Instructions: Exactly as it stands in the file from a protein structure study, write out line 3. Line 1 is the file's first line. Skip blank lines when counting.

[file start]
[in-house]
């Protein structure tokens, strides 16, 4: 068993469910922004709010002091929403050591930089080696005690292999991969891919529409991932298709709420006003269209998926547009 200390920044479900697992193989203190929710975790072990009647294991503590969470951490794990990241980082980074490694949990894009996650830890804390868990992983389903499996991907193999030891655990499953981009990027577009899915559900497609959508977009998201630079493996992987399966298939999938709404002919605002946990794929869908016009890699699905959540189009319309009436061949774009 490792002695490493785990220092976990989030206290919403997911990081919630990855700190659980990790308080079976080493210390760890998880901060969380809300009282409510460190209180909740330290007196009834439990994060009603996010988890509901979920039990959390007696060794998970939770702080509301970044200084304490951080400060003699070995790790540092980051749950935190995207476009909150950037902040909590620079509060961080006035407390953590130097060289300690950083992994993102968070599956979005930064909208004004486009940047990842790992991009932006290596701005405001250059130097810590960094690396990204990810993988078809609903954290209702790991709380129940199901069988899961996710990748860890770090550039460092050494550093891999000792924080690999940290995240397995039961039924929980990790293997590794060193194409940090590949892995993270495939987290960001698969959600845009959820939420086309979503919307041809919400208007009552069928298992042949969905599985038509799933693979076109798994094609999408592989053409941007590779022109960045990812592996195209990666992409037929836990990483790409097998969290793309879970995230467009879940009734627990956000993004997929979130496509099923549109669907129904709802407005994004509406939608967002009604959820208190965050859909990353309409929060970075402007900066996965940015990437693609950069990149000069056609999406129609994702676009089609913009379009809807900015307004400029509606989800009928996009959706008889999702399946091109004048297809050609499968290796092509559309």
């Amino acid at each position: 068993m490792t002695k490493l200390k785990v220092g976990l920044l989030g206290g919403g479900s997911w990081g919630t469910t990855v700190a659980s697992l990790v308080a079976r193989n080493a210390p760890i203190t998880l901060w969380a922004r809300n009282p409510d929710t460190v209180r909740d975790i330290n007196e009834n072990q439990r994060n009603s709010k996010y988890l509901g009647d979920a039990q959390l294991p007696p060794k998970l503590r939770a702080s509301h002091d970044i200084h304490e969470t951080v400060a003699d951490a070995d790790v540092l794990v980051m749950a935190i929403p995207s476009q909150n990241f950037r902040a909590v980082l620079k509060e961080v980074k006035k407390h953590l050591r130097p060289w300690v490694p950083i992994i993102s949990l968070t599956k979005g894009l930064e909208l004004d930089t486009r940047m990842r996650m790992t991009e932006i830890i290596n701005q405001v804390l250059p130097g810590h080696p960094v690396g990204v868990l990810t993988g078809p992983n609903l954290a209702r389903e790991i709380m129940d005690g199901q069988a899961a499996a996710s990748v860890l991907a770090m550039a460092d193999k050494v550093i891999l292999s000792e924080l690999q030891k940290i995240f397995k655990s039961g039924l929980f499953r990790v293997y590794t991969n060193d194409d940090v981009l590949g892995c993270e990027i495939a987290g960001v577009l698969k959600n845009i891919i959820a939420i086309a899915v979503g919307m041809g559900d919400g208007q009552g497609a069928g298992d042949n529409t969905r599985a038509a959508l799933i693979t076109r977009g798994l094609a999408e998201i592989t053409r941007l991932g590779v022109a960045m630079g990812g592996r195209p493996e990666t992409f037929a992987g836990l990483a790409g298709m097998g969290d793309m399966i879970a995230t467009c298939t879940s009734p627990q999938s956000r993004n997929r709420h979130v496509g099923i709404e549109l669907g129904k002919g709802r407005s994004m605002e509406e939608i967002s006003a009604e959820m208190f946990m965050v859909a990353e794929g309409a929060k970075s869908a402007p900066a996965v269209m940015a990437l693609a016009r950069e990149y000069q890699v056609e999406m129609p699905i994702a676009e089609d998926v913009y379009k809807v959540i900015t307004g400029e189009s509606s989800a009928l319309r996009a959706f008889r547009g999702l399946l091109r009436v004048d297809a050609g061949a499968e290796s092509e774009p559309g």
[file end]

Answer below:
């Amino acid at each position: 068993m490792t002695k490493l200390k785990v220092g976990l920044l989030g206290g919403g479900s997911w990081g919630t469910t990855v700190a659980s697992l990790v308080a079976r193989n080493a210390p760890i203190t998880l901060w969380a922004r809300n009282p409510d929710t460190v209180r909740d975790i330290n007196e009834n072990q439990r994060n009603s709010k996010y988890l509901g009647d979920a039990q959390l294991p007696p060794k998970l503590r939770a702080s509301h002091d970044i200084h304490e969470t951080v400060a003699d951490a070995d790790v540092l794990v980051m749950a935190i929403p995207s476009q909150n990241f950037r902040a909590v980082l620079k509060e961080v980074k006035k407390h953590l050591r130097p060289w300690v490694p950083i992994i993102s949990l968070t599956k979005g894009l930064e909208l004004d930089t486009r940047m990842r996650m790992t991009e932006i830890i290596n701005q405001v804390l250059p130097g810590h080696p960094v690396g990204v868990l990810t993988g078809p992983n609903l954290a209702r389903e790991i709380m129940d005690g199901q069988a899961a499996a996710s990748v860890l991907a770090m550039a460092d193999k050494v550093i891999l292999s000792e924080l690999q030891k940290i995240f397995k655990s039961g039924l929980f499953r990790v293997y590794t991969n060193d194409d940090v981009l590949g892995c993270e990027i495939a987290g960001v577009l698969k959600n845009i891919i959820a939420i086309a899915v979503g919307m041809g559900d919400g208007q009552g497609a069928g298992d042949n529409t969905r599985a038509a959508l799933i693979t076109r977009g798994l094609a999408e998201i592989t053409r941007l991932g590779v022109a960045m630079g990812g592996r195209p493996e990666t992409f037929a992987g836990l990483a790409g298709m097998g969290d793309m399966i879970a995230t467009c298939t879940s009734p627990q999938s956000r993004n997929r709420h979130v496509g099923i709404e549109l669907g129904k002919g709802r407005s994004m605002e509406e939608i967002s006003a009604e959820m208190f946990m965050v859909a990353e794929g309409a929060k970075s869908a402007p900066a996965v269209m940015a990437l693609a016009r950069e990149y000069q890699v056609e999406m129609p699905i994702a676009e089609d998926v913009y379009k809807v959540i900015t307004g400029e189009s509606s989800a009928l319309r996009a959706f008889r547009g999702l399946l091109r009436v004048d297809a050609g061949a499968e290796s092509e774009p559309g």